An interview with Ibram X. Kendi
DigBoston sat down with Ibram X. Kendi, the author of Stamped from the Beginning, to discuss his new book, How to Be an Antiracist, ahead of his talk at Brookline Booksmith, Aug 28, at 6 pm.
How to Be an Antiracist serves not only as a guide to defining and recognizing racism in our society, but also chronicles Kendi’s own path towards antiracism. The mix of critical self reflection, historical recollection and the precise naming of racist ideas and systems creates a potent call to action for a better, antiracist society.
The title of your book is How to Be an Antiracist—can you define exactly what an antiracist is?
I define an antiracist as someone who is expressing an antiracist idea or supporting an antiracist policy. I believe it is very important to have terminology to define ourselves by what we are, not by what we are not. The ideology behind the saying “I’m not racist’ was popularized first by eugenicists and then Jim Crow-era segregationists and today is still used by white nationalists. I don’t think people realize the term “not racist” has long functioned as a term of denial. It is a defense mechanism that allows people to refuse to recognize the ways in which they are being racist when they are charged with racism.
When someone today says “I’m not racist,” they are connecting themselves to eugenicists, segregationists, and white nationalists. In contrast, antiracism has a very clear definition. An antiracist is someone who believes that no race of people is inferior or superior in anyway—having been raised consuming racist ideas, being antiracist requires constant self-awareness and self-criticism.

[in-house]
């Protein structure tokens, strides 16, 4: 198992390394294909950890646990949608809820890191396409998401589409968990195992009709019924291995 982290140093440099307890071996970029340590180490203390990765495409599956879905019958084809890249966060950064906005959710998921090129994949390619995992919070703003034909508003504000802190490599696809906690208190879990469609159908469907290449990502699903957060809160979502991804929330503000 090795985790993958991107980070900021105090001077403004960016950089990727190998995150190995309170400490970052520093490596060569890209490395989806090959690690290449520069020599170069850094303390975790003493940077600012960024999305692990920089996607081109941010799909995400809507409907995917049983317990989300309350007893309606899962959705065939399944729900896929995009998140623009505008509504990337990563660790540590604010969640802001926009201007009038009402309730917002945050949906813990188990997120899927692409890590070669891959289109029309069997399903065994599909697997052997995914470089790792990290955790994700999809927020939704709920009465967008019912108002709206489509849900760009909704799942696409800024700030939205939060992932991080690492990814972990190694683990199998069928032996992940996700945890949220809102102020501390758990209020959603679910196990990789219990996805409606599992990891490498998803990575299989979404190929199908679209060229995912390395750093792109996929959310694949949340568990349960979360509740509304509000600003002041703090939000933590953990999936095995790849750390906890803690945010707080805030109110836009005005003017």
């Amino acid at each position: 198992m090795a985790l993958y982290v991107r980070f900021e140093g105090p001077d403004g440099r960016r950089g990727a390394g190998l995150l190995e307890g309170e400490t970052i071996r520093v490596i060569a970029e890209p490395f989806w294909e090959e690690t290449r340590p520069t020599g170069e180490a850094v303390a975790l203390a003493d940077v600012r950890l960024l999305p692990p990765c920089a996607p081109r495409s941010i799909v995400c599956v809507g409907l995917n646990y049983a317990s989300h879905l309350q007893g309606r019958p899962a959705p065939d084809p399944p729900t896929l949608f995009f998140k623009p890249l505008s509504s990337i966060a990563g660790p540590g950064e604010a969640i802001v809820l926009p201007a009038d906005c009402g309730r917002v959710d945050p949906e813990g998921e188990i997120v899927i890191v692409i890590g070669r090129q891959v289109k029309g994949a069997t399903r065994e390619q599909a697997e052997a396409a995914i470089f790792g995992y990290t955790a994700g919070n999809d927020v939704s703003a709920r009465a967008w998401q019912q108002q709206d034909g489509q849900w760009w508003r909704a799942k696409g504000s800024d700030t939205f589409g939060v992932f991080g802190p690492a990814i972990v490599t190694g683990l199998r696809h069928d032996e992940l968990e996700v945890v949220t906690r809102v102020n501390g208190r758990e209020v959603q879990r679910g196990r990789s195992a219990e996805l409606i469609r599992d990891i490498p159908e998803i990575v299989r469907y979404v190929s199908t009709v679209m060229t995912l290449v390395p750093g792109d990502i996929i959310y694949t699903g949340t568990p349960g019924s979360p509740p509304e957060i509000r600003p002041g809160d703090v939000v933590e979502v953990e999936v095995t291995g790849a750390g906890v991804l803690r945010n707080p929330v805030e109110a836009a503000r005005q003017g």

You talk about terms like “institutional racism” and “systemic racism” being unconstructive at times because they create a sort of invisible racist boogeyman out of “the system.” What do you think are steps in demystifying these terms?
We first need to define the imbalances in our society and see where the racial inequities exist. In the United States, people in the black community are 25% more likely to be unemployed than white people. This inequity has existed for the last 100 years. So then the question becomes what specific policies have created that inequity? And then the next question comes of who put those policies into play—policy makers. When the conversation centers around what policy is creating racial inequities we can easily pinpoint who created those policies and recognize that policy maker and the effects of their policies make a society and not the other way around.